Ziti al forno.

ziti, baked.

If I had to pick one food I can't stand, it might have to be pralines. I don't even know what a praline is. Is it a flavor? A nut? A type of sugar? All I know is that I used to like pralines and cream ice cream, and when my mom found out, she bought a crapload. For a while, there was always a new carton of pralines and cream in the freezer, until finally Jenny and I got so sick of the stuff that the same freezer-burned carton remained for years. And now, whenever I hear the word pralines, I kind of shudder.

But this post isn't about pralines. It's about ziti. Baked ziti. Just like too much of a good thing can make a good thing become a very, very bad thing, just the right amount can make a good thing become special.

Of all the foods that I've ever cooked for him, ziti al forno is Murdo's favorite. I can count on one hand how many times I've made this dish, and I can't even begin to count how many times he's asked me to make it. The first time was after he had the ziti al forno at Biaggi's. He asked me to recreate it, and a quick Google search for Biaggi's ziti al forno turned up a simple recipe. I wasn't sure if it really was Biaggi's actual recipe, since their menu describes the ziti baked in a lobster cream sauce. The recipe I found had no mention of lobster. But I tried it anyway. And I can't remember the last time we went back to Biaggi's.

One of the reasons I don't make this dish very often is because it calls for ingredients I don't often have on hand. And I have to measure stuff when I make it, and I hate dirtying more dishes than I have to. Plus, it makes a ton. But I decided to make it last Friday because I had the day off and I had the time and why not? It's been a while.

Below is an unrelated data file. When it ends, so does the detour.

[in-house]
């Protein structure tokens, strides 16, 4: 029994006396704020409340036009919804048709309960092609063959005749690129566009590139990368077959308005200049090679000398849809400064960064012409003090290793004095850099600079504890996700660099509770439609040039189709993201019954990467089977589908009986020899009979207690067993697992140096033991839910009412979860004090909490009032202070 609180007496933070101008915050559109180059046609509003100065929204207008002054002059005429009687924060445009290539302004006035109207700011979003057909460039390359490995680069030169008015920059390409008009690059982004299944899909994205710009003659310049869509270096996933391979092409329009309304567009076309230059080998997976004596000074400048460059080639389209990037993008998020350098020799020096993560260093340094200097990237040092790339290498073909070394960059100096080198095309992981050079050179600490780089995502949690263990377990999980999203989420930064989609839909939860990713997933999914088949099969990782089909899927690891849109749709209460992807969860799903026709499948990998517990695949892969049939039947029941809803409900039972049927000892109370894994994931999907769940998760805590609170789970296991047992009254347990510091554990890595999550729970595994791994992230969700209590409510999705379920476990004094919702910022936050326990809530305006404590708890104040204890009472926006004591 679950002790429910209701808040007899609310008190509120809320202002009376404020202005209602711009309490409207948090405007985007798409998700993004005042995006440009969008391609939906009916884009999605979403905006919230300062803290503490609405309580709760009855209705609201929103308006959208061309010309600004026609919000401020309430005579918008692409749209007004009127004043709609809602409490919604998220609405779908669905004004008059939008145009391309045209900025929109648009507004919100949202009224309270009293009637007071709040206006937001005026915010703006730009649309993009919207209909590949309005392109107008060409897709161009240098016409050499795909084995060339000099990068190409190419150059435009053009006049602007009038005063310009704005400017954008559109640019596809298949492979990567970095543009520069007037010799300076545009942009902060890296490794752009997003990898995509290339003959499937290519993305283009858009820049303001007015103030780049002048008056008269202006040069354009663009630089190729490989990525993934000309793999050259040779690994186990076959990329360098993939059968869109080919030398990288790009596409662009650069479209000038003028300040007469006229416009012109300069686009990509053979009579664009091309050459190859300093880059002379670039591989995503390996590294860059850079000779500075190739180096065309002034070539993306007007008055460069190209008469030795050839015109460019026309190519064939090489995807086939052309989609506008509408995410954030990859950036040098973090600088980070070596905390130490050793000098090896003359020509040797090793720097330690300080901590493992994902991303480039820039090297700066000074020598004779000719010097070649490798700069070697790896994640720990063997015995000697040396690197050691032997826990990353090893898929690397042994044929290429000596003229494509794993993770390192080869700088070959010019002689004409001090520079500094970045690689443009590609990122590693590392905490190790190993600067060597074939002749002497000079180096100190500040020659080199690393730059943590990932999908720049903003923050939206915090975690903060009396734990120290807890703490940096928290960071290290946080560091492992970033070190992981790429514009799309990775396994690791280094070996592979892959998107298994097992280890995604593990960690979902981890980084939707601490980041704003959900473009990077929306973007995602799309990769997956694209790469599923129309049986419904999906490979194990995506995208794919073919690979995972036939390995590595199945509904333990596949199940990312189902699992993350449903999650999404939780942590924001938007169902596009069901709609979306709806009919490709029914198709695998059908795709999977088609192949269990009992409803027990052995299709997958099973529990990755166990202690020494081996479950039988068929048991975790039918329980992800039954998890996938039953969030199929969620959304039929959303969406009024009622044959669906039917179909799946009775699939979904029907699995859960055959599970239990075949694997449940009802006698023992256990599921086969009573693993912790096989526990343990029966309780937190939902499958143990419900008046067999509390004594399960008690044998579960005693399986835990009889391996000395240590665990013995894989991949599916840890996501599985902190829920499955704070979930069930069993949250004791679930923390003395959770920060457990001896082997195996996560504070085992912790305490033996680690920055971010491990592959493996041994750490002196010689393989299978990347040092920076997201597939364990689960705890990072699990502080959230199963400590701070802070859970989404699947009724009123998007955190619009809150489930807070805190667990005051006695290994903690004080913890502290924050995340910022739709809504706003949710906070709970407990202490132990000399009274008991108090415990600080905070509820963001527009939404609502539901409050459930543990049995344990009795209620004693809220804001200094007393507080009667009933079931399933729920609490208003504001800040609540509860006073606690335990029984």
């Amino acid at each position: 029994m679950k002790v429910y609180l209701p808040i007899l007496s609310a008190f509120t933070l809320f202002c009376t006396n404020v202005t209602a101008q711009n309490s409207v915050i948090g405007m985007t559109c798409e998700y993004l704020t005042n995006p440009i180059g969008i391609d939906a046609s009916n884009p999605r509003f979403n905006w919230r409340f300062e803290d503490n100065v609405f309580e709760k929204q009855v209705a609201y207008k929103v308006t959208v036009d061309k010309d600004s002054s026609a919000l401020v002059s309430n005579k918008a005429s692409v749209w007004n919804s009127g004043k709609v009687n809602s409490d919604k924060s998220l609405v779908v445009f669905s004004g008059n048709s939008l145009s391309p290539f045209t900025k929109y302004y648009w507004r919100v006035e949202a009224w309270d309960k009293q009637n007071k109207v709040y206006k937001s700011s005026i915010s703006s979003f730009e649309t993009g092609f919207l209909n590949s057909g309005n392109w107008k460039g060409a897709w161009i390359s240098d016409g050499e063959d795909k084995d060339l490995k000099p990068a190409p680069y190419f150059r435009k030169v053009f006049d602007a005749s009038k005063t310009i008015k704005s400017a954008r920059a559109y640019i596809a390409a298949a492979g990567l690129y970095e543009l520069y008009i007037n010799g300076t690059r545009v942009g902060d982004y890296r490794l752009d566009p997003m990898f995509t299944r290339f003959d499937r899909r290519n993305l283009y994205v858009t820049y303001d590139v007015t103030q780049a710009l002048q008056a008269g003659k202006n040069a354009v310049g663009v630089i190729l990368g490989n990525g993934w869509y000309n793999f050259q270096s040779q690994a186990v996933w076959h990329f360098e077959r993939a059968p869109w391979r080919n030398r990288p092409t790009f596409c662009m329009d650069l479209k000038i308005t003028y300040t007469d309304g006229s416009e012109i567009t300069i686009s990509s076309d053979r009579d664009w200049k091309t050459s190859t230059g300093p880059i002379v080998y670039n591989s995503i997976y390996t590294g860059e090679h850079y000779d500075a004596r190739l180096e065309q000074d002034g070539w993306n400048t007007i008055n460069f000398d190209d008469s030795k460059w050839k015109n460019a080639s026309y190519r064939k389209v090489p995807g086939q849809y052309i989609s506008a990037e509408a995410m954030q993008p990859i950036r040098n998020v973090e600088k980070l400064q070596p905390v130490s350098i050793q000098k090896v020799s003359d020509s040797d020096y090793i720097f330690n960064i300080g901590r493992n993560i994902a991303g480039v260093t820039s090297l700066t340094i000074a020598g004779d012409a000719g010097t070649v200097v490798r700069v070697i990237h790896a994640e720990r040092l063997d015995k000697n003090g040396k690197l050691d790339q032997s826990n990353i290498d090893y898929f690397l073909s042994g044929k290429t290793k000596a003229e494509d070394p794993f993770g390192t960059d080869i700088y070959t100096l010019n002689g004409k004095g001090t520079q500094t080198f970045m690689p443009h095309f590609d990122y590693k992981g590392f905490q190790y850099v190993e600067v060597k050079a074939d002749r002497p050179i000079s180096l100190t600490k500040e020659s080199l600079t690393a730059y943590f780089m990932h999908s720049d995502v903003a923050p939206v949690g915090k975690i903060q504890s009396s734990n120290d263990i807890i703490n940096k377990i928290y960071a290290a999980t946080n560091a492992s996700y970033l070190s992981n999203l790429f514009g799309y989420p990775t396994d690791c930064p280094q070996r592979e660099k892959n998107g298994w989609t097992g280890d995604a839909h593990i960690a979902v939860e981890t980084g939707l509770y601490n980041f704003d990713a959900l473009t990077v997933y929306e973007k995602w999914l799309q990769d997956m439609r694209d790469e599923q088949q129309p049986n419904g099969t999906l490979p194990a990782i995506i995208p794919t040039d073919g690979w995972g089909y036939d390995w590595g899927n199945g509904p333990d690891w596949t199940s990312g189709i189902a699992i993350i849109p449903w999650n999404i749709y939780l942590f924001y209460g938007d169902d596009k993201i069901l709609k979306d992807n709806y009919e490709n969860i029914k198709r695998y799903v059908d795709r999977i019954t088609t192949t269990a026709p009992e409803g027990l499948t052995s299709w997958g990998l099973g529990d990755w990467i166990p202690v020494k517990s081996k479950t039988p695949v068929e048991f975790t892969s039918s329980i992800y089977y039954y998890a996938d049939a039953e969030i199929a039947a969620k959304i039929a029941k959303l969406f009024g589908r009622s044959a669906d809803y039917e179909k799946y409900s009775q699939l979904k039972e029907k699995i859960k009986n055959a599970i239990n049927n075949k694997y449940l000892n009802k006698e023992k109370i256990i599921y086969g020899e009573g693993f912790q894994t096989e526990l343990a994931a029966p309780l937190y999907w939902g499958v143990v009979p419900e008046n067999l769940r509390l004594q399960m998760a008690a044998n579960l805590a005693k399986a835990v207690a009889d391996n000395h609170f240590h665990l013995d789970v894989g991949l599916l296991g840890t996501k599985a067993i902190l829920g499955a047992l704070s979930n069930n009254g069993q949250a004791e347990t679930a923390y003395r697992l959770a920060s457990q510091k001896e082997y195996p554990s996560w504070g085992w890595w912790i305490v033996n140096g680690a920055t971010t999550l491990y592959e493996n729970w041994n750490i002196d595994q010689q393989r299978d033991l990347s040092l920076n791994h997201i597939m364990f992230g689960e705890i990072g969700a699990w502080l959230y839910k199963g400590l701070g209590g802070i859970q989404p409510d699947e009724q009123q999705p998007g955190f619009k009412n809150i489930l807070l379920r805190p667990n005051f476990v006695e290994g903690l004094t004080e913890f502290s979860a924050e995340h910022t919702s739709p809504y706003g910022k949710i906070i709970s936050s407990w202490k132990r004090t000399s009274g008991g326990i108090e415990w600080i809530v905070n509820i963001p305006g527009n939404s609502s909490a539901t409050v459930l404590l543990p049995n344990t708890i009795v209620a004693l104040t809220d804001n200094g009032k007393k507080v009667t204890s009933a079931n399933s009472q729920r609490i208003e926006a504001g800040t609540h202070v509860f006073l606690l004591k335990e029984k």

This ziti is rich and creamy; the prosciutto adds a salty bite and the shrimp adds a sweet, tender touch. I added peas for a burst of vegetable and color. And look! I've got the recipe to share with you!

Ziti al Forno
adapted from Biaggi's, courtesy of The News & Observer

1 pound ziti
2 tablespoons butter
1/2 cup red onion, diced
4 ounces prosciutto, diced
2 cloves garlic, minced
4 boneless skinless chicken breasts, diced
8 ounces shrimp, tail-off, peeled and deveined, cut in half
1 cup frozen peas (optional)
1/2 cup dry white wine
3 cups heavy cream
1/2 cup grated Parmesan cheese
1 cup grated mozzarella cheese
3-4 scallions, chopped
Salt and pepper, to taste

Preheat oven to 400 degrees. Grease a 9- by 13-inch baking dish and set aside.

Boil ziti in a large pot of salted water according to package directions, checking for doneness about 2 minutes before the time called for. Drain and set aside.

Melt butter in a large saucepan over medium-high heat. Add onions and prosciutto. Saute until onions are lightly caramelized, about 5 minutes. Add garlic and chicken, and saute until chicken is about halfway done, about 3 minutes. Add shrimp and continue to cook, stirring frequently, until shrimp are just done, about 3 minutes.

Deglaze pan with wine. Cook until liquid is reduced by half, 3 to 5 minutes. Add the cream and cook until reduced by 1/4, about 5 to 10 minutes. Add frozen peas. Stir in the Parmesan and scallions. Season to taste with salt and pepper.

Stir in the cooked ziti. Simmer for 2 to 3 minutes, stirring to prevent the pasta from sticking. Transfer pasta and sauce into prepared baking dish. Top with the shredded mozzarella. Bake until lightly browned, 15 to 20 minutes.

Makes 8 servings. (I halved this recipe and had enough to feed 2, plus 3 servings of leftovers.)


  1. Oh, gosh, why did I click over here when I am STARVING? That looks fantastic. And with a recipe, too? Awesome.

  2. I've eaten a lot of baked ziti in my time and I've never had one with shrimp! Looks fantastic!

  3. sophie - thanks, and welcome!

    shanna - i'm always looking at pictures of food when i'm hungry, too. but then again, i'm always hungry...

    maris - the shrimp really makes the dish. and thanks for dropping by!

  4. I tried your recipe, and it's pretty close, although the Biaggi's version seems to have some more spices in it that are missing in this recipe. I'm thinking it might be white pepper or cayenne pepper. Plus the amount of pasta vs. shrimp and prosciutto didn't seem quite right, so next time I'll up the dosage on both. Finally, the Biaggi's version also seem to be less creamy and more soupy.

    Thanks alot, I'll be adapting this recipe until I can get it just right.


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